Before the Islamic State dreamed of taking over the world, Osama Bin Laden planned it, prayed for it, promoted it, and finally—he impacted.
A key part of his plan focused on funding—funding for training.
By promoting violence as a holy duty, Bin Laden recruited young men to training camps, graduating more than 11,000 Al Qaeda warriors.
Funding is the key to training all aspiring terrorists, and American universities are now accepting funds to send our next generation to be educated, mentored, and enlightened alongside these would-be Jihadists.
Before we get to that development, consider some textbooks produced with funds for terror training. Military Studies in the Jihad against the Tyrants includes instruction on hiding in “godless” nations without raising suspicion, acquiring and using fake IDs, and using violence. There are guidelines on how to beat and kill hostages, how to gather information on an assassination target, how to assassinate, and where to strike a target with a sharp object.
The Al Qaeda Handbook adds information on how to thwart an investigation, how to set up a cell, etc. More comprehensive and technical material is found in the eleven-volume Manual of the Afghan Jihad. This manual includes rules of sabotage, how to take over an airplane, how to spy on a military base, and it gives detailed instruction on mixing chemicals for explosives or harmful gasses. Alumni are technologically competent. But they are barbarians.
Bin Laden’s dream developed into ISIS’ dream and the dream of whole nations.
Graduates of these terrorist training camps are a curse to the world.
Graduates of Christian schools are a gift to humanity.
The Need for Funding Christian Higher Education
The difference is not a matter of competence. The difference is worldview. Students in Christian schools make life decisions under the guidance of godly mentors, and are encouraged to serve God and man according to biblical ideals of loving even our enemies and upholding the sanctity of life—two opposing values to terror groups.
Sadly, we are seeing secular schools increasingly becoming allied with schools and nations that support terrorist organizations.
They even send students to study in Qatar, the top financier of Jihadi groups.
Even more tragic, the Daily Caller reports that “Cornell and Carnegie Mellon, Georgetown, Northwestern, Texas A&M and Virginia Commonwealth each accepted millions of dollars from the non-profit group the Qatar Foundation For Education, Science and Community Development to build satellite campuses in Qatar’s capital city of Doha.”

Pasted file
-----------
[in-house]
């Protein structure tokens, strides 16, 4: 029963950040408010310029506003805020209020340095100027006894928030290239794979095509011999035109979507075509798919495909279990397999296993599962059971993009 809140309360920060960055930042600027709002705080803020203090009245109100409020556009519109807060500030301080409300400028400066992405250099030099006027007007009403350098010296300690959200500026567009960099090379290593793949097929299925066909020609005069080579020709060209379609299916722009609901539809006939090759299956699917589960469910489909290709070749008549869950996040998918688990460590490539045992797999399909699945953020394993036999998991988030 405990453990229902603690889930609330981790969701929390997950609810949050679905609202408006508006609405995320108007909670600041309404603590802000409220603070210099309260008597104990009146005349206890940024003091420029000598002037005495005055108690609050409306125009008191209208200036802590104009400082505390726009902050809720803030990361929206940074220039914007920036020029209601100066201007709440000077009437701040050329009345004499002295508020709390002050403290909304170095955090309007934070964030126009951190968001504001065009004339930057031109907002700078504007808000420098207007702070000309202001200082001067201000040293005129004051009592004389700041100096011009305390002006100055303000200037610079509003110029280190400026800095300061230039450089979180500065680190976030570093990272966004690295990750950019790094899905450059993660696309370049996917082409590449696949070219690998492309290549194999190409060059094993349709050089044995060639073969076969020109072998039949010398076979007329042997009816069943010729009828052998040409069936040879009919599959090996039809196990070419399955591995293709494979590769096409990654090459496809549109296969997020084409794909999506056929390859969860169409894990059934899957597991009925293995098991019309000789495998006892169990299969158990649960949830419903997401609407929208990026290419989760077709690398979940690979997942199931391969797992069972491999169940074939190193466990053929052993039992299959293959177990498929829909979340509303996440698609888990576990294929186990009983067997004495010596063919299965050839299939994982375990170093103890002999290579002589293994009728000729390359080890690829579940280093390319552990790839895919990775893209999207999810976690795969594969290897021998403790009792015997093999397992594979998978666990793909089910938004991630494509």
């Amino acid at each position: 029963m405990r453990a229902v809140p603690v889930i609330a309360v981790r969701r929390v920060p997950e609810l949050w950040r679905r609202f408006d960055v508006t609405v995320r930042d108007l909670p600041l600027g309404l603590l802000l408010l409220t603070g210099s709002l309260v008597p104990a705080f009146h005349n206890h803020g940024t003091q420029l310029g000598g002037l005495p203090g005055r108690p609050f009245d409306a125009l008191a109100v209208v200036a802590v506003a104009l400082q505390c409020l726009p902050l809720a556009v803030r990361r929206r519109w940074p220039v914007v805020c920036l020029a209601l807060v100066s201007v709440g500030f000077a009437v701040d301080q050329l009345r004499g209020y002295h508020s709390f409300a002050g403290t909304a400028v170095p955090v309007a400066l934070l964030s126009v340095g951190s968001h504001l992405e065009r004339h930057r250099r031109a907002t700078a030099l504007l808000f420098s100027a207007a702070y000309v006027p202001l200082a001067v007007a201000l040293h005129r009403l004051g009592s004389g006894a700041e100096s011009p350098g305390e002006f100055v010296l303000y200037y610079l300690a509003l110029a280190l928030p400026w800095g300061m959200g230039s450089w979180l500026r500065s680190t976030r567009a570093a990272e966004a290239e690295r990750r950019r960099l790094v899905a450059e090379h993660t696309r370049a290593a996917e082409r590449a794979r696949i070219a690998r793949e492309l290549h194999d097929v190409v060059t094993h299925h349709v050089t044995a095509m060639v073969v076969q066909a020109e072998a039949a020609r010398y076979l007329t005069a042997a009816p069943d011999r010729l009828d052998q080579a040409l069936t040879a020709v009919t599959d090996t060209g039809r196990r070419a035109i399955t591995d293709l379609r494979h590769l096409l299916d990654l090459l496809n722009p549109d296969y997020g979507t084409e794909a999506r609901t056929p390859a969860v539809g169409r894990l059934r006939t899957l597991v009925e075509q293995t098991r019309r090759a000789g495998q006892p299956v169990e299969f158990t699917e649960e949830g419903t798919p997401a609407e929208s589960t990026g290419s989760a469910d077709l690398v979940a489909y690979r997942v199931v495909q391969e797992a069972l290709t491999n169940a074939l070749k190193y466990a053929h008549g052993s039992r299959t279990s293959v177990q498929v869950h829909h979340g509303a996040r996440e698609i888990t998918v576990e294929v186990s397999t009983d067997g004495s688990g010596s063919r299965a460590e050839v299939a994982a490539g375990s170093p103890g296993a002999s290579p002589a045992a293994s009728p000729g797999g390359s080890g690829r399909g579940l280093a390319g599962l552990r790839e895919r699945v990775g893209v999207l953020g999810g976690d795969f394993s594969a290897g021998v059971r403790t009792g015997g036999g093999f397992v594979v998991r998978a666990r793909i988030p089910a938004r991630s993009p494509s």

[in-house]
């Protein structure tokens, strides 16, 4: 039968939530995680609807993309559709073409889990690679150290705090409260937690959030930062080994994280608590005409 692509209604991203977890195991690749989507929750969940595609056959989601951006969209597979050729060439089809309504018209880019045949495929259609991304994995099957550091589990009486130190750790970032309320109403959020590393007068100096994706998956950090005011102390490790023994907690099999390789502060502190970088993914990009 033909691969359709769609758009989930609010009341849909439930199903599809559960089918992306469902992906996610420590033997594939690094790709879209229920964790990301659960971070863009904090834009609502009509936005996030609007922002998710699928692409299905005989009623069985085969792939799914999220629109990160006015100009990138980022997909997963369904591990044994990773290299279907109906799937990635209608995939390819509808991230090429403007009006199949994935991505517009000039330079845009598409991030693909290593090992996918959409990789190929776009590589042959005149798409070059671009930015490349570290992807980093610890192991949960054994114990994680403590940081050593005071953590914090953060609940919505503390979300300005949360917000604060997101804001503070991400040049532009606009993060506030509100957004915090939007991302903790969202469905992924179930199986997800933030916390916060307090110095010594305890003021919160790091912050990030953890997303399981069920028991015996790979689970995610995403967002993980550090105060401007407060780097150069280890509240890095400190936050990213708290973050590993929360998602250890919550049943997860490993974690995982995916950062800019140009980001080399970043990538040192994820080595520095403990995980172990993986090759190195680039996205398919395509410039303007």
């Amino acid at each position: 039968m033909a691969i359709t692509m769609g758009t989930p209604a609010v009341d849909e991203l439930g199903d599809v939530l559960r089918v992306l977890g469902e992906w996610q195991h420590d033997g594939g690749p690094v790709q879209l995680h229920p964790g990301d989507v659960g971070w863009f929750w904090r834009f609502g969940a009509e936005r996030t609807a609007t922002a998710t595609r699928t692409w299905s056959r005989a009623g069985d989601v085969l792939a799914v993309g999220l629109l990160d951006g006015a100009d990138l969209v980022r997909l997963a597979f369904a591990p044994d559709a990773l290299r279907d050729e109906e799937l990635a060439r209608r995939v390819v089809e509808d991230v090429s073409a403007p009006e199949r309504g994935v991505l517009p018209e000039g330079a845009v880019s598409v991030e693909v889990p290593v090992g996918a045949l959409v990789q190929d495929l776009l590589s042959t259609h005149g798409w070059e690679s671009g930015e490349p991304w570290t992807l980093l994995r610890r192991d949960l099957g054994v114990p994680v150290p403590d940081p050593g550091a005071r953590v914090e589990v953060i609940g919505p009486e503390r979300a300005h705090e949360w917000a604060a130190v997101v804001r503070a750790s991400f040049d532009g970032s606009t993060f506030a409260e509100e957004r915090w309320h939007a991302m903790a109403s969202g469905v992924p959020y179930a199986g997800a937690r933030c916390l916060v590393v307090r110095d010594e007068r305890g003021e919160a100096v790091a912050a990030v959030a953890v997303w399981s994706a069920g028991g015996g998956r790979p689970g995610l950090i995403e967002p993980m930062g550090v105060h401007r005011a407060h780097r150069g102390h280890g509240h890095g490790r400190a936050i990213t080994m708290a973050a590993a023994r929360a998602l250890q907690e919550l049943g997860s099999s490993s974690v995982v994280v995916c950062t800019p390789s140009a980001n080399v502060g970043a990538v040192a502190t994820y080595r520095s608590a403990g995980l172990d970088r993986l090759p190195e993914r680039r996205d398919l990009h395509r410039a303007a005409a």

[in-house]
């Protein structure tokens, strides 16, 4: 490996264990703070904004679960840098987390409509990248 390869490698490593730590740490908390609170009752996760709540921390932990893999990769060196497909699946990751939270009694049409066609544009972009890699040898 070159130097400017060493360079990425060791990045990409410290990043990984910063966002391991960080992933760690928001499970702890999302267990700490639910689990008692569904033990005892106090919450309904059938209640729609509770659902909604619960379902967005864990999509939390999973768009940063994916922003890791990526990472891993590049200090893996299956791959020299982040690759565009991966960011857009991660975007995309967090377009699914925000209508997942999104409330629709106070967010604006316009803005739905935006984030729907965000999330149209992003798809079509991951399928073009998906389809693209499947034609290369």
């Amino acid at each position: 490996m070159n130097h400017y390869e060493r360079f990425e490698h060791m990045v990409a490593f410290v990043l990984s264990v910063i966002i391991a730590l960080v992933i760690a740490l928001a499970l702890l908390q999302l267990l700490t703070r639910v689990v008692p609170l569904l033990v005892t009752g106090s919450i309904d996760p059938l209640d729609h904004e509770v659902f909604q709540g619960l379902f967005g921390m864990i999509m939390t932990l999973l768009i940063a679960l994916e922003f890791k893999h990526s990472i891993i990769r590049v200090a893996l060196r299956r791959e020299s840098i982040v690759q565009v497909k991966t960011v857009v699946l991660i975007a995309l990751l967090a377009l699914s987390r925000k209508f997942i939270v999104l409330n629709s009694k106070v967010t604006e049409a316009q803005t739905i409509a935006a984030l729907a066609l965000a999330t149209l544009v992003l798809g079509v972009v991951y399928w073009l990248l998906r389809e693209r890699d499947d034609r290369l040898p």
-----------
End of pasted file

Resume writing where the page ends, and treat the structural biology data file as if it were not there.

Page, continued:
Saudi Arabia has been funding faculty positions at major universities in the United States for awhile.
What would provoke these respected institutions to allow such a thing?
Perhaps they recognize that funding is important and they need the money—even at the expense of teaching our American students values that emanate from Islamic radicalism. Perhaps, also, there are administrators and faculty who are sympathetic to the terrorist cause.
The students who are taught on these campuses will become America’s teachers and parents who will instill their anti-American and anti-Judeo/Christian values into our American children. We have already seen this happen with domestic culture warriors.
For many years, teachers sympathetic to anti-American rhetoric, such as disciples of Howard Zinn, Bill Ayers and Ward Churchill, have increasingly become instructors with influence. They may not teach terrorist strategies, but they certainly do not promote fundamental Judeo/Christian American values.
Terrorist leaders are correct: funding training is an effective method of changing the world.
In America, who is funding colleges and what are their values?
Do we want to leave the shaping of students’ aspirations only to schools funded by the government or to the private, largely liberal schools of secular academia?
By funding Christian higher education, let’s make sure that the future is shaped by better values than those promoted by our government and by universities where every viewpoint is freely expressed—except the Christian viewpoint.
That is why I contribute to Christian colleges. I want my contributions to cancel out the contributions of Al-Qaeda, Saudi Arabia and ISIS, but I don’t have the money they do. Perhaps you will join me in contributing to Christian schools, colleges, universities, or seminaries.
Dr. Agron is the president of a firm with a mission of raising up Christian colleges in quality, quantity and reputation. The main activities of the firm are to help Christian colleges achieve initial accreditation and to produce Christian Academia Magazine.